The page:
Houses and Gardens of Kyotoby Thomas Daniell, Akihiko Seki
Houses and Gardens of Kyoto introduces a broad array of Kyoto's traditional houses from every period/i>
For all the damage that has occurred over the centuries, for all the relentless and destructive modernization still taking place today, Kyoto, imperial capital for more than a millennium, remains a rich, inexhaustible archive of Japanese cultural history.
Houses and Gardens of Kyoto introduces a broad array of Kyoto's traditional houses from every period of the city's history. They range from summer villas to townhouses, from monumental Buddhist temples to insubstantial garden pavilions, from personal homes to traditional inns. All have their associated outdoor spaces, whether condensed courtyard gardens, picturesque stroll gardens, "dry landscape" stone gardens, or the "borrowed scenery" of distant landscapes.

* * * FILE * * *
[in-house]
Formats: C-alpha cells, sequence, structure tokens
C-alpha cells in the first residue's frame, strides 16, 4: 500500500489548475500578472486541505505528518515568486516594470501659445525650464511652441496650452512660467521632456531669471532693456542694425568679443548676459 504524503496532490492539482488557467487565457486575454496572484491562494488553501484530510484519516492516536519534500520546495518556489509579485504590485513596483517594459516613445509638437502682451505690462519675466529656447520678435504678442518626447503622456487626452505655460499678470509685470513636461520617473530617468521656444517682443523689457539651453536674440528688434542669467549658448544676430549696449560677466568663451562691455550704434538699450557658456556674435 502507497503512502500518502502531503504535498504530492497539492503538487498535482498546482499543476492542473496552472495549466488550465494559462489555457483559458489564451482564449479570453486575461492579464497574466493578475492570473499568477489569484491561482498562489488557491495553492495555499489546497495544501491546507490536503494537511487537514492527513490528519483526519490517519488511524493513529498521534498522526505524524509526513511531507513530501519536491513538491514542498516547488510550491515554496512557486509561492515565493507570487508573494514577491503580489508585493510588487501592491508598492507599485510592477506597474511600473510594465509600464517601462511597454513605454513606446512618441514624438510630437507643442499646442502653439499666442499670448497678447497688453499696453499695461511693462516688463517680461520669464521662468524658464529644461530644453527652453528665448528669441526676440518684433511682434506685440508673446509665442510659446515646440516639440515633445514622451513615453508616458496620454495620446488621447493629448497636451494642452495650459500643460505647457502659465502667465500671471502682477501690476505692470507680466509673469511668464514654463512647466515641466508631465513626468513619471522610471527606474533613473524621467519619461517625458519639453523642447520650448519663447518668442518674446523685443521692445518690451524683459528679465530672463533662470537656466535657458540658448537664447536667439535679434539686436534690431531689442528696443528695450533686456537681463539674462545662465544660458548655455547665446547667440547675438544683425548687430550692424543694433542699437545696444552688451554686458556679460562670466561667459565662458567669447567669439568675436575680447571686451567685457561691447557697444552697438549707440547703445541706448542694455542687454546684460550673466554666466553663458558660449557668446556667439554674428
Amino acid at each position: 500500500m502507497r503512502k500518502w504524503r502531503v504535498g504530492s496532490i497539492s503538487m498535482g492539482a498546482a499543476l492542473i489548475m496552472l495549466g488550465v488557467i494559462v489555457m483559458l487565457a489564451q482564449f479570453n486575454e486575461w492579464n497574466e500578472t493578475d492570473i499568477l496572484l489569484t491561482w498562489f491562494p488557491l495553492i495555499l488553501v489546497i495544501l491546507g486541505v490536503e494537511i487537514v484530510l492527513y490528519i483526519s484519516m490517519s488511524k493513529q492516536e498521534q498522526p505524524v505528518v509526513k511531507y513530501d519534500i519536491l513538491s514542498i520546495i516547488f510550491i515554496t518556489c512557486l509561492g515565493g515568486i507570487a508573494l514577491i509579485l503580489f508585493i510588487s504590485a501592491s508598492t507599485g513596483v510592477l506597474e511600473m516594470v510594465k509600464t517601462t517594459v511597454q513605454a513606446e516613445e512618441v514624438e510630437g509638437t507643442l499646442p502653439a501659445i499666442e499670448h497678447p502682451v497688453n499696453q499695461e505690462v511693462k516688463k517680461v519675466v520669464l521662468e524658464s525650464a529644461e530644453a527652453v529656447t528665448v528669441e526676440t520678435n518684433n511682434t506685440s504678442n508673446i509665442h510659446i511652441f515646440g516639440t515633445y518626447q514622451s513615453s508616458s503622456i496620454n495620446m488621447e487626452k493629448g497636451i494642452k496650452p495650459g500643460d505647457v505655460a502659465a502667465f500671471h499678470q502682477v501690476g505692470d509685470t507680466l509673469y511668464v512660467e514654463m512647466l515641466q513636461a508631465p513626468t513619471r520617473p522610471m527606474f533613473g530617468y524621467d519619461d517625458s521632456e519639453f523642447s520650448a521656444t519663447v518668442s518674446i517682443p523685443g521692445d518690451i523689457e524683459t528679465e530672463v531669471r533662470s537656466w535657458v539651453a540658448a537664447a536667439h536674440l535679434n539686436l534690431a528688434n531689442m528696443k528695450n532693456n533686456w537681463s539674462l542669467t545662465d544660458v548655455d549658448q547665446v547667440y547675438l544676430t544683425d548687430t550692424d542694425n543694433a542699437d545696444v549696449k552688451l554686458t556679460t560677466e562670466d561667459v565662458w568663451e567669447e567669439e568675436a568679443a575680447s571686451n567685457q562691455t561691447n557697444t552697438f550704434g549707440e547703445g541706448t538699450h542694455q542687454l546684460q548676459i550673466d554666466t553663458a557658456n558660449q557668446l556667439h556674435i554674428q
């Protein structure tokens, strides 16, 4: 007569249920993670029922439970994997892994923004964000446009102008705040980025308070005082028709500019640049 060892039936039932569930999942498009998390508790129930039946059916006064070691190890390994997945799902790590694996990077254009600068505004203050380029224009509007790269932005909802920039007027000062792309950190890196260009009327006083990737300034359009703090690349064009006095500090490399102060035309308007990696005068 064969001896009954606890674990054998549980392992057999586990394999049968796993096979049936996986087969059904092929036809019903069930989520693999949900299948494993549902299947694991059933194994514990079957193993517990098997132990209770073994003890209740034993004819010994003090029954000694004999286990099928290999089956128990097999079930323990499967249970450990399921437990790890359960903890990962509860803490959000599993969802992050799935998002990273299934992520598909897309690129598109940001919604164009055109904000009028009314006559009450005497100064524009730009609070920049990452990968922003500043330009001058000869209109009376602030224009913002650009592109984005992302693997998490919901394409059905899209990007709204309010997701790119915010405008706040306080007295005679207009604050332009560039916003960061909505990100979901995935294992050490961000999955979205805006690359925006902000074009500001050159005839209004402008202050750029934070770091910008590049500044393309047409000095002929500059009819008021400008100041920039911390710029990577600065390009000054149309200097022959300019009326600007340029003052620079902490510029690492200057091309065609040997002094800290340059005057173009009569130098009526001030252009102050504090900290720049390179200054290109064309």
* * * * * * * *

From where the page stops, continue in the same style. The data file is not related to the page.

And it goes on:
Both exquisite photo album and fascinating historical study, Houses and Gardens of Kyoto is sure to be the standard reference work on this topic for many decades to come.
Meet the Author
Born in New Zealand, Thomas Daniell is a practicing architect who has been living and working in Kyoto since the early 1990s. Widely published, he is a contributing editor for the architecture journals Mark and Archis, and was previously on the editorial board of the Architectural Institute of Japan Journal.
Born in Tokyo in 1939, Alan Seki spent over 20 years outside of Japan as a representative of a Japanese trading company and a news agency. Since taking early retirement, he has traveled with his wife and cameras throughout Japan and Asia. He is the photographer and author of Asian Resorts and also photographed and co-authored, with Elizabeth Heilman Brooke, Ryokan: JapanÆs Finest Spas and Inns.
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